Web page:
“It’s a huge achievement,” she says. “[It] should show anyone, no matter their age, that they can do it too.”

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“I’m as fit as many of the 30-year-olds in my gym classes”

“I’m as fit as many of the 30-year-olds in my gym classes”

But getting fit in later life isn’t all about gold medals and personal bests. As Allison explains, it’s had a profound impact on her day-to-day life.

“Going to the gym, taking part in classes, and using weights has helped me keep strength in my muscles, which supports my bones and has made all movement easier and without pain.

“At 63, I can confidently run for a bus, walk up the escalators on the underground and do other things in my daily life that might otherwise have become a struggle. I feel lighter on my feet, can walk faster, and generally feel more alert and awake. So much so [that] I’m as fit as many of the 30-year-olds in my gym classes – and even fitter than some!

“I feel far more confident in myself. I know I could protect myself in a dangerous situation whenever I’m on my own, and, as I say, I’m not suffering from those niggling aches and pains that other people my age are.

In the same way, Heather also attributes exercise to her lack of “normal aches and pains that come with age”, but running has provided her with a unique form of stress relief over the years…

“When I was going through a difficult period back in 2016, I used to go for a run, and it really helped to clear my mind. I believe exercise has a lot of mental benefits.”

And scientific research backs this up. Running is a mindful activity that helps bring our attention to the present moment and can reduce feelings of stress and anxiety. However, exercise, in general, can release feel-good chemicals (endorphins), which may have mood-boosting effects and help to combat feelings of depression.

“The social aspect [...] is another plus that isn’t spoken about enough!”

While the benefits of Heather and Allison’s foray into fitness later in life have been immense, it certainly hasn’t been easy. For Heather, one of the biggest challenges has been finding the time to prioritise her health.

She says, “The most challenging part is fitting it into the day with everything else. For me, it’s really important that I get my training in. If I don’t get it done in the morning, I find it really difficult to do it in the afternoon or evening, so I have to plan ahead. I have to know exactly what I’m doing the next day. It’s also good to have accountability.”

To keep yourself accountable, Heather recommends joining exercise clubs and classes or getting a trainer if you can afford to. You could even pair up with a friend and commit to a weekly session. Because, as Heather explains, when it’s just you, it’s easy to stay in bed that little bit longer and miss your morning workout.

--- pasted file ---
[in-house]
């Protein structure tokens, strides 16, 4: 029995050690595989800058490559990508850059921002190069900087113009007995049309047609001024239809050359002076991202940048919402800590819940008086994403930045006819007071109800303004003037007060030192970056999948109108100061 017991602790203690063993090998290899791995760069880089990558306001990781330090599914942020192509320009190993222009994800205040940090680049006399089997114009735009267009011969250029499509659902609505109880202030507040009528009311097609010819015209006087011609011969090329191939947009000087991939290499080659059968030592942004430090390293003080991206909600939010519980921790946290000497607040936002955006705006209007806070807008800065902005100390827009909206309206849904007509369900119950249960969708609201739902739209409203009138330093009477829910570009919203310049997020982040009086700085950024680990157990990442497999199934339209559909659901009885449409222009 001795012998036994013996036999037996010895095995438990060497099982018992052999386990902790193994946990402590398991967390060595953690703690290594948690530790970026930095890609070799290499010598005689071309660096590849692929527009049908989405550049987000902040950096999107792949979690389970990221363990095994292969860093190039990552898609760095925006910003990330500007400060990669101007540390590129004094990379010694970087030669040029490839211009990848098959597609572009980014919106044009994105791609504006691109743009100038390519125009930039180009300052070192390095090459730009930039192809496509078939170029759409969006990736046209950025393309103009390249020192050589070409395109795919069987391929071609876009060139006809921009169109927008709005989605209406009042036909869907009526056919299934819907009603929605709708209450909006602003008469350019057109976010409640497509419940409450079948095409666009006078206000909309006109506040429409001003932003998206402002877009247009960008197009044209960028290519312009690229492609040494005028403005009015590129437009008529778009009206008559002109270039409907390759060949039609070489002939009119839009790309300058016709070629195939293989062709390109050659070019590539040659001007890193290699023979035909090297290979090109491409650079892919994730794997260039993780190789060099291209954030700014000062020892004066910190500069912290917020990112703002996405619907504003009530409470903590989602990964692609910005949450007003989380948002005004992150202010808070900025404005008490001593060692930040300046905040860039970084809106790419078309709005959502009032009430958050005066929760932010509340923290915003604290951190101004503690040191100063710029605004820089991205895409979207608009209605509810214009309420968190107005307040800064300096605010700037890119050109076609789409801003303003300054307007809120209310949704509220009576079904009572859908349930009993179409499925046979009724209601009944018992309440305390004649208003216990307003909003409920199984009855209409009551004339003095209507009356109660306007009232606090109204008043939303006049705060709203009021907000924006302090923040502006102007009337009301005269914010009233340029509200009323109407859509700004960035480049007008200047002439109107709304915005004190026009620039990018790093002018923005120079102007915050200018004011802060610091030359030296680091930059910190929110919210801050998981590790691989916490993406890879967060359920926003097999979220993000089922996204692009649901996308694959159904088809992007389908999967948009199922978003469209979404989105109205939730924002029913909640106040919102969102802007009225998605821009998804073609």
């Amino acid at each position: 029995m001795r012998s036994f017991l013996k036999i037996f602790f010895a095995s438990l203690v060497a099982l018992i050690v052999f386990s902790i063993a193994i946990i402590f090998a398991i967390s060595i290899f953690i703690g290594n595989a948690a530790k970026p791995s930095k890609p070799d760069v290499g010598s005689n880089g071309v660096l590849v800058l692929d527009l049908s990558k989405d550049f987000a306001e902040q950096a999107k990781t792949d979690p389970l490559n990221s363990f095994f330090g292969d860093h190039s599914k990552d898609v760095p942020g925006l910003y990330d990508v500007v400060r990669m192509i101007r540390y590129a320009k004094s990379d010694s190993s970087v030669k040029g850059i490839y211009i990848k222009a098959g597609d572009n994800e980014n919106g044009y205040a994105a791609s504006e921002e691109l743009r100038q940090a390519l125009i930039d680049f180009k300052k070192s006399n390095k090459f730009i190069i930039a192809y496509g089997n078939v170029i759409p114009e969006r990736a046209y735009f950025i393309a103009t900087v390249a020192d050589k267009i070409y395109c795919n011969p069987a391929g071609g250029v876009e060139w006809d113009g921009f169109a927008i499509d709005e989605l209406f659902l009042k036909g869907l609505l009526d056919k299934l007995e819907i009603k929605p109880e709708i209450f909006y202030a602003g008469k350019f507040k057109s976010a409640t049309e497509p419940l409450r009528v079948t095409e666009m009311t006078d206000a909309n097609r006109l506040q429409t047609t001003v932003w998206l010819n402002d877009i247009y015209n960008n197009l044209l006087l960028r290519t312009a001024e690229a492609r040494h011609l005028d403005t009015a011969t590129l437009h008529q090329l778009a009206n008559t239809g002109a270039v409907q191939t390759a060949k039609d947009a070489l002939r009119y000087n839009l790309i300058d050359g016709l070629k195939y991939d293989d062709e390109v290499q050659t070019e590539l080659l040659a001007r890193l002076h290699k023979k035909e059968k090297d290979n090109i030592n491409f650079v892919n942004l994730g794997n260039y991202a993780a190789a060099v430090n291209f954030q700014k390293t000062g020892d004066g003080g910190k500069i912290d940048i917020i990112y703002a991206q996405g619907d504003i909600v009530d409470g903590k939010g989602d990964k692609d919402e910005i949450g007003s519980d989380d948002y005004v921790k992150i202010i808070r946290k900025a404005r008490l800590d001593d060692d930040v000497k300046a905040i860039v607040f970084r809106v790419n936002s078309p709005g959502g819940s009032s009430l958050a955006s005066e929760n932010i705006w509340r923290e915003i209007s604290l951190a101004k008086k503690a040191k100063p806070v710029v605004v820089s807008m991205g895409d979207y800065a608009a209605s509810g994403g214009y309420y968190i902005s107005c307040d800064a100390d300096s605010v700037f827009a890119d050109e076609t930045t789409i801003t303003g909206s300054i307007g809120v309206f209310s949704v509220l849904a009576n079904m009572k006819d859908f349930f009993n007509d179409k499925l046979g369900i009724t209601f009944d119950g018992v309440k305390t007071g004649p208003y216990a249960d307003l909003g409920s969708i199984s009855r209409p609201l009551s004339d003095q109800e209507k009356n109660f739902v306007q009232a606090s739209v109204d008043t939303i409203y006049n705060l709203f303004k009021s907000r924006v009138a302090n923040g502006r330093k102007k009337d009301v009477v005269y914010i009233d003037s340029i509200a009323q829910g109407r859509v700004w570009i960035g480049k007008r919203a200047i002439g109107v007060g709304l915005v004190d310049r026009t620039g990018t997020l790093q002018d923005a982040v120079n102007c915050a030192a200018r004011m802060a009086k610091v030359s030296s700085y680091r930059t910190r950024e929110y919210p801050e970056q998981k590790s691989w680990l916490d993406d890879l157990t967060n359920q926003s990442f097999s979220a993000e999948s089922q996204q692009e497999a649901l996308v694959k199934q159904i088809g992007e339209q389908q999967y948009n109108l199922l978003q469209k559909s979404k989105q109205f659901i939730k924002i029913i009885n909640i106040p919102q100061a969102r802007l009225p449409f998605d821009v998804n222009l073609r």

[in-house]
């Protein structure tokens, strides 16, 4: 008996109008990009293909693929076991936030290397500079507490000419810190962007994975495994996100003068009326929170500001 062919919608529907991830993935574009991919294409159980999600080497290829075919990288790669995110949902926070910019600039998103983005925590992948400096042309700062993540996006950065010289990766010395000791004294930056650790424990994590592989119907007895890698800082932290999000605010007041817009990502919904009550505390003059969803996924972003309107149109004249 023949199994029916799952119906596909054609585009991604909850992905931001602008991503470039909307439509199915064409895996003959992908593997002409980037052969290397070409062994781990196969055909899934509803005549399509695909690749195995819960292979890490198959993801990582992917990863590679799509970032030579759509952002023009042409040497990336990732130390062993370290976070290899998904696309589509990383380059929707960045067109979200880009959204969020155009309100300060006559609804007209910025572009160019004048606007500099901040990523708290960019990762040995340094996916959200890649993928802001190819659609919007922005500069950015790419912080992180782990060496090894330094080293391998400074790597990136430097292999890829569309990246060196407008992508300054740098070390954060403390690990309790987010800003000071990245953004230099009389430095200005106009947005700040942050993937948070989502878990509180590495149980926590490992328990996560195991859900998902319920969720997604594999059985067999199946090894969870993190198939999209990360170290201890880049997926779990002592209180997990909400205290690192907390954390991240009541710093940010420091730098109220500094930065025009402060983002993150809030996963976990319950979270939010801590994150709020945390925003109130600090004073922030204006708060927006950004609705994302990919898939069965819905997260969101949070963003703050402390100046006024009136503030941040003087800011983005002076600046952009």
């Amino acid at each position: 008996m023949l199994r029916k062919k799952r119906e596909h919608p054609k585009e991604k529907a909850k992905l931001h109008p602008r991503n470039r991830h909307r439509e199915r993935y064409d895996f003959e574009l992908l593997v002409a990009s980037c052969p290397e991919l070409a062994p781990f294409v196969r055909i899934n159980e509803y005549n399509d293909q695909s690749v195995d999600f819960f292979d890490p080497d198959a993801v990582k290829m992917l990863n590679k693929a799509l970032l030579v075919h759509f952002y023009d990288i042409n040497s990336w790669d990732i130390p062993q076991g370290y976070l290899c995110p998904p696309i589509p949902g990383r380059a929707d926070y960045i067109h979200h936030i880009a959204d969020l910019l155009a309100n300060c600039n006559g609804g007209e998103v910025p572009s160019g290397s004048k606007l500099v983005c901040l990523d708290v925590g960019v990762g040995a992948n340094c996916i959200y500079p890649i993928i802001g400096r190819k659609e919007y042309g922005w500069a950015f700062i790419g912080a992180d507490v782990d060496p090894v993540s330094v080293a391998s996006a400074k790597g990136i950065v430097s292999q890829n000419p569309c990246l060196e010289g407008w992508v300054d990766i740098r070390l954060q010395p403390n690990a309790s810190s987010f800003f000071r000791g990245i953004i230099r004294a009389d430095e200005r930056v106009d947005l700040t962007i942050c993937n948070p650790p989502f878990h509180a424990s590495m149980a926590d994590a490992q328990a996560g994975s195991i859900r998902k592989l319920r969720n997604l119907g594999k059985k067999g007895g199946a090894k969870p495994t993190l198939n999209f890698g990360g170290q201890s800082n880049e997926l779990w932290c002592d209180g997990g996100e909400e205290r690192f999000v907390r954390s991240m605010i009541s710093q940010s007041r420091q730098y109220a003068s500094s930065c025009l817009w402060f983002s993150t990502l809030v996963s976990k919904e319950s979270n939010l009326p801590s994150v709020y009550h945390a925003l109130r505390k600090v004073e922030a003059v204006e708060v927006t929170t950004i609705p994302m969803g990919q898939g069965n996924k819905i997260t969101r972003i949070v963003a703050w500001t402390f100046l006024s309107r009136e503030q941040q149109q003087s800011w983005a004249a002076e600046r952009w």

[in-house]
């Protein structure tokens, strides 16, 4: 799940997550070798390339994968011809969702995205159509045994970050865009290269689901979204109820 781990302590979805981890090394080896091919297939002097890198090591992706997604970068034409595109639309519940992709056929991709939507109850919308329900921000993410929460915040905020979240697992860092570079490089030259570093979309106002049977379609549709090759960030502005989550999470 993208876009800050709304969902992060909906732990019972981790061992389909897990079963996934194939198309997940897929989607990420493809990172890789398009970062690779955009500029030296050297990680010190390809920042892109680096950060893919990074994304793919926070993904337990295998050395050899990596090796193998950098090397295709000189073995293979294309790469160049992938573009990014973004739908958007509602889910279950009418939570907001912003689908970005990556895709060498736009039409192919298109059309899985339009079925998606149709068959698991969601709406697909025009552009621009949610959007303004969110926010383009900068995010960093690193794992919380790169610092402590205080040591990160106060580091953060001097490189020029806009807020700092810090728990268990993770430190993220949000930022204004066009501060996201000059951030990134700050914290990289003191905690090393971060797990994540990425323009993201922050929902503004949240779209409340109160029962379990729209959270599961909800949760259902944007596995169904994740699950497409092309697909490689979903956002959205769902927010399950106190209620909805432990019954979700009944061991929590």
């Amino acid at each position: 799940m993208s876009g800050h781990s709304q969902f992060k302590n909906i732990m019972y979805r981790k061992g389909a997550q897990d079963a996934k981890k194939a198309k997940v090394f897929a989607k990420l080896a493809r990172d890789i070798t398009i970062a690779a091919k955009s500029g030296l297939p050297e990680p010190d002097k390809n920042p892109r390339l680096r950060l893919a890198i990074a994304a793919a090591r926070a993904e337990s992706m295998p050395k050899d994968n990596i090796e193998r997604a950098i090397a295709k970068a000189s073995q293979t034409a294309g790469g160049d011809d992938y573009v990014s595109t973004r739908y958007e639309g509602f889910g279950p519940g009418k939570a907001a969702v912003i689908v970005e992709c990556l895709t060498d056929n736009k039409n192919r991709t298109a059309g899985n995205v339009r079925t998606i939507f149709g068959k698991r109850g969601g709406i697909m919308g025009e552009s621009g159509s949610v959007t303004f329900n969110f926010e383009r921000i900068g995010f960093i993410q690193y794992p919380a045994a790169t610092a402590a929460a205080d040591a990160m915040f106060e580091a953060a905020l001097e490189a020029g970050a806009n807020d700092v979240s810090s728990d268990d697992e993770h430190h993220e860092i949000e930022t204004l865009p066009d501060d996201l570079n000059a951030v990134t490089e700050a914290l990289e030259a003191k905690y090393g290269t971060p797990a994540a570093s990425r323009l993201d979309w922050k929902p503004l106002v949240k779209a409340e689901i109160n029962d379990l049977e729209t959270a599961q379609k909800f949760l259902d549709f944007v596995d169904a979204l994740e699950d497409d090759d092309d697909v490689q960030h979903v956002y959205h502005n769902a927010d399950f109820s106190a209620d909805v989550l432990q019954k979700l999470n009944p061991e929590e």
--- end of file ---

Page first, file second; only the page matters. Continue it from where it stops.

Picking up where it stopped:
“Mixing with other people really helps,” she tells us. “For instance, last week, I had a long run in the planner. I didn’t fancy doing it alone, so I went to the park to join a group of runners who meet on a Sunday morning. It’s nice because you can chat – it’s a lovely community.”

Allison agrees, saying, “The social aspect and the chance to make friends at the gym is another plus that isn’t spoken about enough!”

“If anything is important in older age, it’s balance combined with strength”

For anyone looking to start getting fitter in later life, Allison says that regularity is key and recommends aiming for three to five days per week. “This could simply start with walking. It’s easy to do (especially with friends), and it’s free!”

If you’re looking to take it further, she recommends joining a gym and focusing on strength and balance training…

“I used to say that I hated gyms, and many others think they do too. However, joining a gym with helpful trainers to advise on how to get started with exercise and nutrition is the surest way to learn how to use light weights and get the muscles working […] If anything is important in older age, it’s balance combined with strength – to prevent falls and broken bones.”

Heather, who has had her fair share of injuries, is also keen to highlight the importance of a proper warm-up. “I always make sure that I do a nice ramp warm-up,” she says. “I raise the heart rate, activate the muscles, mobilise the joints, and get my body ready for the session. A nice warm-up is really important, especially as we’re getting older.”

“[Being fit] helps you maintain your independence as you get older”

Since competing in PureGym’s over 50s Fitness Championships, Heather has travelled to Malmö, Sweden, to participate in a HYROX event, where she won the women’s over 50s age group. She also hopes to participate in the World Championships next year in France.

“I was in my 40s when I started running again,” she says. “Now, I’m in my 50s and probably in the best shape of my life. So it’s never too late to start.”

Allison has since achieved her goal of running the London Marathon, while Heather hopes to qualify next year. One thing’s for sure: neither shows any signs of slowing down.

Allison says, “Being fit at 60 has so many benefits. It obviously starts with maintaining good health, but it also goes beyond that.

“I find it a huge confidence builder – I have the strength and balance to avoid falls, and to lift everyday objects, reach into cupboards, and do other things that may otherwise become a struggle. So, in short, it helps you to maintain your independence the older you get.”

For more ideas and information on staying in shape in later life, you might want to visit our fitness and exercise section. You can also use the button below to find your closest PureGym.

Have Heather and Allison’s stories inspired you? Or do you have any extra tips for keeping fit? We’d love to hear from you in the comments below.